The incident which underscores his gross misjudgement seems so significant that he is also referred to as 'Dhul Nun' (of the fish) in 21:87. A similar epithet, companion of the fish (sahibi-l-huti), is used to address him when his particular example is used as one not to be followed.
"So be patient for the Command of thy Lord, and do not be like the Companion of the Fish (Arabic: sahibi-l-huti), when he cried out in agony. Had not Grace from his Lord reached him, he would indeed have been cast off on the naked shore, in disgrace. But his Lord choose him and made him of the company of the righteous"
Therefore, the 'allegiance / pledge' to a Prophet is up to the point that is considered fair, just and right and in line with what he is teaching from the Divine Book (Arabic: ma'rufin). Of course, a Prophet will never do anything which is intentionally bad (that which is not right / good). This is clear from the verses where God categorically states that He does not choose misleaders as his helpers (18:51).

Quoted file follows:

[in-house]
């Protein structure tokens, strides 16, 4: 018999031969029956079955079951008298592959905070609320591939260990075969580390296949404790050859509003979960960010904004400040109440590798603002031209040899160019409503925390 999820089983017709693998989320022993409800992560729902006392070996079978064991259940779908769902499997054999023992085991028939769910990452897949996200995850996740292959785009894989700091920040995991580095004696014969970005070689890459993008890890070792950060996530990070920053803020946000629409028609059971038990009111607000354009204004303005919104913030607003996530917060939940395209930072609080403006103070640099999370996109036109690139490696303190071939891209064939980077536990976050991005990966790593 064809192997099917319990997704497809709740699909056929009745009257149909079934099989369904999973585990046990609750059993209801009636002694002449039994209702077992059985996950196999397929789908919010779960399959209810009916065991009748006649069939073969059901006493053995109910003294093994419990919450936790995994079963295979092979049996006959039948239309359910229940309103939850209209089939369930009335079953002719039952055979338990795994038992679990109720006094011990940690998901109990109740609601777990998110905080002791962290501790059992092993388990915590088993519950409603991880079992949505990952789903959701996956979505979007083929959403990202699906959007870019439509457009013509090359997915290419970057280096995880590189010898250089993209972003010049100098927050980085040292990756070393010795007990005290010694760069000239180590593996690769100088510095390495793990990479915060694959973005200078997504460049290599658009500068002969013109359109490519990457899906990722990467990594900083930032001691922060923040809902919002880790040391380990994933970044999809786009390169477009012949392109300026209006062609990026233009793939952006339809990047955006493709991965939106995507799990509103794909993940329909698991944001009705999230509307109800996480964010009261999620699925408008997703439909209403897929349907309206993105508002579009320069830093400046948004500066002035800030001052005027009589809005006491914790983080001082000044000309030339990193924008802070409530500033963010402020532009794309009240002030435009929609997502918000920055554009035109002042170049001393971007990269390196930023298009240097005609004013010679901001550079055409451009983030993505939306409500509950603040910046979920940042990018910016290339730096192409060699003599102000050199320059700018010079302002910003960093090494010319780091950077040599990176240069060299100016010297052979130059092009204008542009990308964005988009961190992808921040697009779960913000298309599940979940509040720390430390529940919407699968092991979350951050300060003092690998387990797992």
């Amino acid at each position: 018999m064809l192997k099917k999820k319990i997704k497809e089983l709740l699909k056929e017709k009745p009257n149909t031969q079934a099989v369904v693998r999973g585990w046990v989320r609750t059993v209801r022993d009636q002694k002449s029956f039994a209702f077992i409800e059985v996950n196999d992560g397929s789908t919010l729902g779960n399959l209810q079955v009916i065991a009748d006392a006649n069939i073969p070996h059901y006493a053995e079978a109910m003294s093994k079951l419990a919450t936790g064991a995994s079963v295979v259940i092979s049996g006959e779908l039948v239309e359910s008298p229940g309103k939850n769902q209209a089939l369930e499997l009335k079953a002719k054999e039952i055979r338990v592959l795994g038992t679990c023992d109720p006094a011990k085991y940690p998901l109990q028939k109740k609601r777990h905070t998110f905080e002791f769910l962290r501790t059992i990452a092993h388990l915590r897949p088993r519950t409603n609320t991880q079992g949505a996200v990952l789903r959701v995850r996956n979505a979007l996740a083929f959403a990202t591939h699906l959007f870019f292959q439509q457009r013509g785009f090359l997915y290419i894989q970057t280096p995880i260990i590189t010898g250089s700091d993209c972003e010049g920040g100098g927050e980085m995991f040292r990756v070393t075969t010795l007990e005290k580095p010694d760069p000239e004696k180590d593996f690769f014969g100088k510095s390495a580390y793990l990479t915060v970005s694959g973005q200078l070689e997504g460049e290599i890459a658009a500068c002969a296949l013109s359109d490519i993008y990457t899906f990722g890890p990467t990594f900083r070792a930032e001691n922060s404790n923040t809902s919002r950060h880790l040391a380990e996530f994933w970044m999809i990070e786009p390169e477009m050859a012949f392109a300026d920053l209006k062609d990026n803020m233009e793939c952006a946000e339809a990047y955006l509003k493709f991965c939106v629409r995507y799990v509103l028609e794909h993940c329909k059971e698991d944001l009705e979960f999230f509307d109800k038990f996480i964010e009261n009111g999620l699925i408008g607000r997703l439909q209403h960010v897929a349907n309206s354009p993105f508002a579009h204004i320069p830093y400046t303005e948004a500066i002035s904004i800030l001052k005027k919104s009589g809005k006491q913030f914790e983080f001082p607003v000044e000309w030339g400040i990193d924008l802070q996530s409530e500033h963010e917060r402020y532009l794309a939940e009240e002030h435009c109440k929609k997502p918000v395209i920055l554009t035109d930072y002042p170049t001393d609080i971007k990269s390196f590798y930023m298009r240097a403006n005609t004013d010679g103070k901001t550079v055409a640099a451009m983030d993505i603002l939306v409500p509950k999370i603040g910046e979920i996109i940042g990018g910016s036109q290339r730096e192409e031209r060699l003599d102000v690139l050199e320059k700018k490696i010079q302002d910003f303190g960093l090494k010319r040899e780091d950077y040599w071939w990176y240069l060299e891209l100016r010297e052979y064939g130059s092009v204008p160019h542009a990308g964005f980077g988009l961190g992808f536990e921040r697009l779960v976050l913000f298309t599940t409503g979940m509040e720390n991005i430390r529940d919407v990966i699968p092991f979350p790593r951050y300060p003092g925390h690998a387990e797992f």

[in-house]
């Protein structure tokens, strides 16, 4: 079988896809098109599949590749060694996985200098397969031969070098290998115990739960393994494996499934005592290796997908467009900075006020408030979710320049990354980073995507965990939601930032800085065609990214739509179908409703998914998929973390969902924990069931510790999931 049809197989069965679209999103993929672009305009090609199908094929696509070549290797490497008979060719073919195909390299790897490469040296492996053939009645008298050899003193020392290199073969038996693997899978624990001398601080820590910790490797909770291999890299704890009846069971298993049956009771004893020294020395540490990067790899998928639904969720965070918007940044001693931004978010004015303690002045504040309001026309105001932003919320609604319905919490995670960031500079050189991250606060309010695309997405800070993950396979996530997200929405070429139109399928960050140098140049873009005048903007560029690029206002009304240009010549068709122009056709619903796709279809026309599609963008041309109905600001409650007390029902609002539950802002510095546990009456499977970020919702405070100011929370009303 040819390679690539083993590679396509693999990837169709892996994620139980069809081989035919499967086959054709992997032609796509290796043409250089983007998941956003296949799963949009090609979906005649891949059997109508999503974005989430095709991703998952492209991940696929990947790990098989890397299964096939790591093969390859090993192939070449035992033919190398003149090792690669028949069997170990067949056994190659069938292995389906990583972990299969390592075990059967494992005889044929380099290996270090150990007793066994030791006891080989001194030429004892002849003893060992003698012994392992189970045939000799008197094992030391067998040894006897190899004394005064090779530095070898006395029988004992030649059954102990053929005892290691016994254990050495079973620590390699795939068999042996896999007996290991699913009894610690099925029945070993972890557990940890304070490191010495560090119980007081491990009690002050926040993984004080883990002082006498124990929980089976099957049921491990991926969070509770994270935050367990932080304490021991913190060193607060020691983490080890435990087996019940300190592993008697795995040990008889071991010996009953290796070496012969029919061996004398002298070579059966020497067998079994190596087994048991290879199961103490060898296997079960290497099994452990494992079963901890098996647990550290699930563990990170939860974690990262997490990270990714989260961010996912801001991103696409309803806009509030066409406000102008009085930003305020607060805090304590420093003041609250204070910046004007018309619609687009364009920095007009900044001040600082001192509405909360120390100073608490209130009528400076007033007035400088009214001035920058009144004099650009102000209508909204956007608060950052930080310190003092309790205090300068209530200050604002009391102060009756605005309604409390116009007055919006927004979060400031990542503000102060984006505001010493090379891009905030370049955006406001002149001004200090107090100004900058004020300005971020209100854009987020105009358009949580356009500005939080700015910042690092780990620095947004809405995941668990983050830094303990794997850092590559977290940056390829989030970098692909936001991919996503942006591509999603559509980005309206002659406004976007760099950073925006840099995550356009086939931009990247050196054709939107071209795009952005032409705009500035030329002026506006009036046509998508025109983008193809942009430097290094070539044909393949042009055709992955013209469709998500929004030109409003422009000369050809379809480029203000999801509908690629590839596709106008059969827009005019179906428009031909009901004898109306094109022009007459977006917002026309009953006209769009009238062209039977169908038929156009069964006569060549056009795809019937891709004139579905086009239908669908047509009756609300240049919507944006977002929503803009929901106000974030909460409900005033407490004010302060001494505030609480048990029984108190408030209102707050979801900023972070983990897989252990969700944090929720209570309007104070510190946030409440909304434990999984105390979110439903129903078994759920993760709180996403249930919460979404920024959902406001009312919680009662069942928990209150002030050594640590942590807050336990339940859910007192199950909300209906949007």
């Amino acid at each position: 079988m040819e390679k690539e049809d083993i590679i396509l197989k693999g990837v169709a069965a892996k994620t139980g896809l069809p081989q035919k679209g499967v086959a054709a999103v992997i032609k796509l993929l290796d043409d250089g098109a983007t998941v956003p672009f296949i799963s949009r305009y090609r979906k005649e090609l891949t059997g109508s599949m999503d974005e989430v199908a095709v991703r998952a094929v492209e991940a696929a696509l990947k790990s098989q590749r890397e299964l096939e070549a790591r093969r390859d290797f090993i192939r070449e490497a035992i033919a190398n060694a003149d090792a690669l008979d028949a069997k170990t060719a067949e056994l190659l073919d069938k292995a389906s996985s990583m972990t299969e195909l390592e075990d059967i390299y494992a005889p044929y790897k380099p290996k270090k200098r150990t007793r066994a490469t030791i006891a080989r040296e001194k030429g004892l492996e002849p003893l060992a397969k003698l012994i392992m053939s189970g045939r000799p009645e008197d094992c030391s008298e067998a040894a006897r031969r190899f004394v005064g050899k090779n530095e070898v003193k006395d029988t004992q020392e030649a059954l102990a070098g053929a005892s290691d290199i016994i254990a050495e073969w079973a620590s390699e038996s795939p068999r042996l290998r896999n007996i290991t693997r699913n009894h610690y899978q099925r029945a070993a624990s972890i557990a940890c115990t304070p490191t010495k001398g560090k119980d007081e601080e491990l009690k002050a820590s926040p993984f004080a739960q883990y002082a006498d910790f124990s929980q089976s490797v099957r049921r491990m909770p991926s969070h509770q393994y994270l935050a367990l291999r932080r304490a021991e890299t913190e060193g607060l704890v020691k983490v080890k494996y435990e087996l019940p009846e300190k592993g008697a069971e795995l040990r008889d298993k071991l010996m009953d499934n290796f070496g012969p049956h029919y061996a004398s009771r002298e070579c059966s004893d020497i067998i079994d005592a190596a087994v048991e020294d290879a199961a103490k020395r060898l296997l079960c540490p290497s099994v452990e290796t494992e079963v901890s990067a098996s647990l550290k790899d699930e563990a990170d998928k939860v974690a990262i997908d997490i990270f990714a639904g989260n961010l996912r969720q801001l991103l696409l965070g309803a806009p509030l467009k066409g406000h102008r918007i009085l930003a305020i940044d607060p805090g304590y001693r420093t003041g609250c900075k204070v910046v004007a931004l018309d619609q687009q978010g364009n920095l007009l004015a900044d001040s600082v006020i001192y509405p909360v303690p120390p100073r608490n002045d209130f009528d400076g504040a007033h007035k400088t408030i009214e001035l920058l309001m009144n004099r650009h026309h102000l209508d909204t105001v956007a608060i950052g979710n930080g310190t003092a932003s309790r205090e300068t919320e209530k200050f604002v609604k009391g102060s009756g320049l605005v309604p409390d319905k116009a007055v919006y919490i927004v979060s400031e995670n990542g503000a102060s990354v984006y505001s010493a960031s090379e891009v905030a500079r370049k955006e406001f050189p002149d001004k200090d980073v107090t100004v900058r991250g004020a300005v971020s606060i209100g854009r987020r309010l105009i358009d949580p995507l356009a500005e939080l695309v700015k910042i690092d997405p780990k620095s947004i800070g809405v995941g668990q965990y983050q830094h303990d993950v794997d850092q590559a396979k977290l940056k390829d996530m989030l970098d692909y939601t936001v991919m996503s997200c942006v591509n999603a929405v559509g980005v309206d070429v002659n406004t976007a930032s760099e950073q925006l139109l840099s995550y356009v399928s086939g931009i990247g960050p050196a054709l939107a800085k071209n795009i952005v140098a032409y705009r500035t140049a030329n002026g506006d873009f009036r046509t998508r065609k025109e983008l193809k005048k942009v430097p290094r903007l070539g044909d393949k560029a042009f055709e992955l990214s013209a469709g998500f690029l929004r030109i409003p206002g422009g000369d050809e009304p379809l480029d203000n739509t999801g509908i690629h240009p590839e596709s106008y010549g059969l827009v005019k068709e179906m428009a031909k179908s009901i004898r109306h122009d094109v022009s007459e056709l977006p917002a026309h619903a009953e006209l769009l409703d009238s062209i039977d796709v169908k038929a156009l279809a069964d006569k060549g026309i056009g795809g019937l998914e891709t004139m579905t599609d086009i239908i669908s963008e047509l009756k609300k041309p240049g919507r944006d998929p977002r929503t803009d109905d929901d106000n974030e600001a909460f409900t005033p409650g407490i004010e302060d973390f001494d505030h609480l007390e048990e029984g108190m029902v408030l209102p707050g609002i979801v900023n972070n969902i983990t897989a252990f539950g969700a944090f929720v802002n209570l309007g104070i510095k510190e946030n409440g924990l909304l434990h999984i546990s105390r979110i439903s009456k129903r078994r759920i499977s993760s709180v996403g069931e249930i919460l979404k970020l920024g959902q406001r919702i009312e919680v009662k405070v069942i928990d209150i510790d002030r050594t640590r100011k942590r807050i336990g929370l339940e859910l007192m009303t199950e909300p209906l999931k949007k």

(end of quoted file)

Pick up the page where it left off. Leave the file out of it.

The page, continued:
"... nor choose I misleaders for (My) helpers"
However, this does not rule out errors of judgment, examples of which have already been cited from the Quran above. Therefore, the ultimate responsibility remains solely with the individual to follow the best advice even when taking this advice from a messenger or prophet of God. Absolute perfection is only a trait of God.
Of course, the Quran is absolutely clear that the Prophet's inspiration (the Quran itself) was protected. Furthermore, the Prophet remained the best example for his people (See related article below). However, even the Prophet of God was asked to participate in 'shura' (consultation) with his people in matters.
"So pardon them and ask forgiveness for them and consult (Arabic: watamiru) among yourselves"
(2) Blind Following